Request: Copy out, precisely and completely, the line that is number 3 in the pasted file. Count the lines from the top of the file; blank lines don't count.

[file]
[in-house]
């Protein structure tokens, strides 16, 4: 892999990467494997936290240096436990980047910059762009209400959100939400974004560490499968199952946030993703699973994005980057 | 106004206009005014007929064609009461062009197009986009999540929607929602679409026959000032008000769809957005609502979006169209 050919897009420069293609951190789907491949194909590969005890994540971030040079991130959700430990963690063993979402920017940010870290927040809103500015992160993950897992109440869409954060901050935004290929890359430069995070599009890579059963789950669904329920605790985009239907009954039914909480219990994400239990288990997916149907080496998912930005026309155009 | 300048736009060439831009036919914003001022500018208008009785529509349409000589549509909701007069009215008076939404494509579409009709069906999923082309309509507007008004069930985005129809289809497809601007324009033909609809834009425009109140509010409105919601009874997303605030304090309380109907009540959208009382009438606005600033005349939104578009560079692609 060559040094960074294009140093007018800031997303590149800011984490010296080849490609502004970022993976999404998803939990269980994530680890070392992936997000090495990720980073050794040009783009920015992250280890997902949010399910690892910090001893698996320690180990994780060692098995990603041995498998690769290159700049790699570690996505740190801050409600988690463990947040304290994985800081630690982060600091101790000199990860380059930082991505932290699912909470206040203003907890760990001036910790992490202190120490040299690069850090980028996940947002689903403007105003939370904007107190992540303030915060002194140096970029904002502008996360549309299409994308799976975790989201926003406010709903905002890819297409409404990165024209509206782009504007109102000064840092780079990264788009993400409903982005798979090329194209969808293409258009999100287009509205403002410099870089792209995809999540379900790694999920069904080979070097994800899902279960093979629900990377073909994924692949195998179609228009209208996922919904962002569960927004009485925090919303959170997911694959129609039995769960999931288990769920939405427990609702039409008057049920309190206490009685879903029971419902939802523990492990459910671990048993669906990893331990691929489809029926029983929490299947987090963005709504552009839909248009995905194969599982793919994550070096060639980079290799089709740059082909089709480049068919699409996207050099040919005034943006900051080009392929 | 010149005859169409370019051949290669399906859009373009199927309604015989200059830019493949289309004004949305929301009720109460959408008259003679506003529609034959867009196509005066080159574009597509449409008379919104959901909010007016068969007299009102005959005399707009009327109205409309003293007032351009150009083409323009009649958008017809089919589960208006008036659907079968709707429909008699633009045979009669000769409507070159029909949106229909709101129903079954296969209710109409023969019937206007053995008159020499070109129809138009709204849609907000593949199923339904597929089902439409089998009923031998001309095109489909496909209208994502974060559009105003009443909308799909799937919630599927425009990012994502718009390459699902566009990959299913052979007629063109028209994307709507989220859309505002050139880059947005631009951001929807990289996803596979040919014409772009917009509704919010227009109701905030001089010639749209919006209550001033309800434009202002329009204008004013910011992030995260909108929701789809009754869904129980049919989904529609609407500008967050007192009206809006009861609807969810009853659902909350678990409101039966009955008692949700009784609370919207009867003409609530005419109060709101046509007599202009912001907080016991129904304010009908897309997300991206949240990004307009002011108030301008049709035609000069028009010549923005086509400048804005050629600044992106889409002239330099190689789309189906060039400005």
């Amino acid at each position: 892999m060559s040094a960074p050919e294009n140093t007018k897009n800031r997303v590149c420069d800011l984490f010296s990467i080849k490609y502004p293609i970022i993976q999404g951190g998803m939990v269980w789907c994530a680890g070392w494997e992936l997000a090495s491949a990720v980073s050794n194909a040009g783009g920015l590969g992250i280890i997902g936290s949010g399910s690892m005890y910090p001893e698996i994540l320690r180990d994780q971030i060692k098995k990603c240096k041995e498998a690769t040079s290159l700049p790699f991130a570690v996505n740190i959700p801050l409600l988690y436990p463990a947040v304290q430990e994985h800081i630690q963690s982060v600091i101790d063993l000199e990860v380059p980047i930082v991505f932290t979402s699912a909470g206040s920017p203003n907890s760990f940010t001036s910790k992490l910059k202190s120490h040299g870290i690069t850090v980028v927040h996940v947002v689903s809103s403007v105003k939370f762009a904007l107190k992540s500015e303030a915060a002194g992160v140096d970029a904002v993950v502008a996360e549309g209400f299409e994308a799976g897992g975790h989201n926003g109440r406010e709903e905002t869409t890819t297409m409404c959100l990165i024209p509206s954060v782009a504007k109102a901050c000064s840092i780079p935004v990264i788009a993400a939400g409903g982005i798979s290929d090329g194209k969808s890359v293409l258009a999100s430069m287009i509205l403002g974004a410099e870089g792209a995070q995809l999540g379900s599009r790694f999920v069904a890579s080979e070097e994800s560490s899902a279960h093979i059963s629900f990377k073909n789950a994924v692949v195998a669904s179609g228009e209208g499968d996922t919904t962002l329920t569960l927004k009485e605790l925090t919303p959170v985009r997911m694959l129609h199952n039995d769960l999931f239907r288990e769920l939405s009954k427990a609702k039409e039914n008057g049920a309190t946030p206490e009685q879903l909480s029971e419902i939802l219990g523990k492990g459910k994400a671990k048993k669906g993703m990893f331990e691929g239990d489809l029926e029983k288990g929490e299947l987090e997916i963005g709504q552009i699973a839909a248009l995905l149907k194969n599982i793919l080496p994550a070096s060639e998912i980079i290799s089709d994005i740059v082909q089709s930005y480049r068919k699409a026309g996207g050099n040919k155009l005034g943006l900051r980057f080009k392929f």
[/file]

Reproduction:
């Amino acid at each position: 892999m060559s040094a960074p050919e294009n140093t007018k897009n800031r997303v590149c420069d800011l984490f010296s990467i080849k490609y502004p293609i970022i993976q999404g951190g998803m939990v269980w789907c994530a680890g070392w494997e992936l997000a090495s491949a990720v980073s050794n194909a040009g783009g920015l590969g992250i280890i997902g936290s949010g399910s690892m005890y910090p001893e698996i994540l320690r180990d994780q971030i060692k098995k990603c240096k041995e498998a690769t040079s290159l700049p790699f991130a570690v996505n740190i959700p801050l409600l988690y436990p463990a947040v304290q430990e994985h800081i630690q963690s982060v600091i101790d063993l000199e990860v380059p980047i930082v991505f932290t979402s699912a909470g206040s920017p203003n907890s760990f940010t001036s910790k992490l910059k202190s120490h040299g870290i690069t850090v980028v927040h996940v947002v689903s809103s403007v105003k939370f762009a904007l107190k992540s500015e303030a915060a002194g992160v140096d970029a904002v993950v502008a996360e549309g209400f299409e994308a799976g897992g975790h989201n926003g109440r406010e709903e905002t869409t890819t297409m409404c959100l990165i024209p509206s954060v782009a504007k109102a901050c000064s840092i780079p935004v990264i788009a993400a939400g409903g982005i798979s290929d090329g194209k969808s890359v293409l258009a999100s430069m287009i509205l403002g974004a410099e870089g792209a995070q995809l999540g379900s599009r790694f999920v069904a890579s080979e070097e994800s560490s899902a279960h093979i059963s629900f990377k073909n789950a994924v692949v195998a669904s179609g228009e209208g499968d996922t919904t962002l329920t569960l927004k009485e605790l925090t919303p959170v985009r997911m694959l129609h199952n039995d769960l999931f239907r288990e769920l939405s009954k427990a609702k039409e039914n008057g049920a309190t946030p206490e009685q879903l909480s029971e419902i939802l219990g523990k492990g459910k994400a671990k048993k669906g993703m990893f331990e691929g239990d489809l029926e029983k288990g929490e299947l987090e997916i963005g709504q552009i699973a839909a248009l995905l149907k194969n599982i793919l080496p994550a070096s060639e998912i980079i290799s089709d994005i740059v082909q089709s930005y480049r068919k699409a026309g996207g050099n040919k155009l005034g943006l900051r980057f080009k392929f």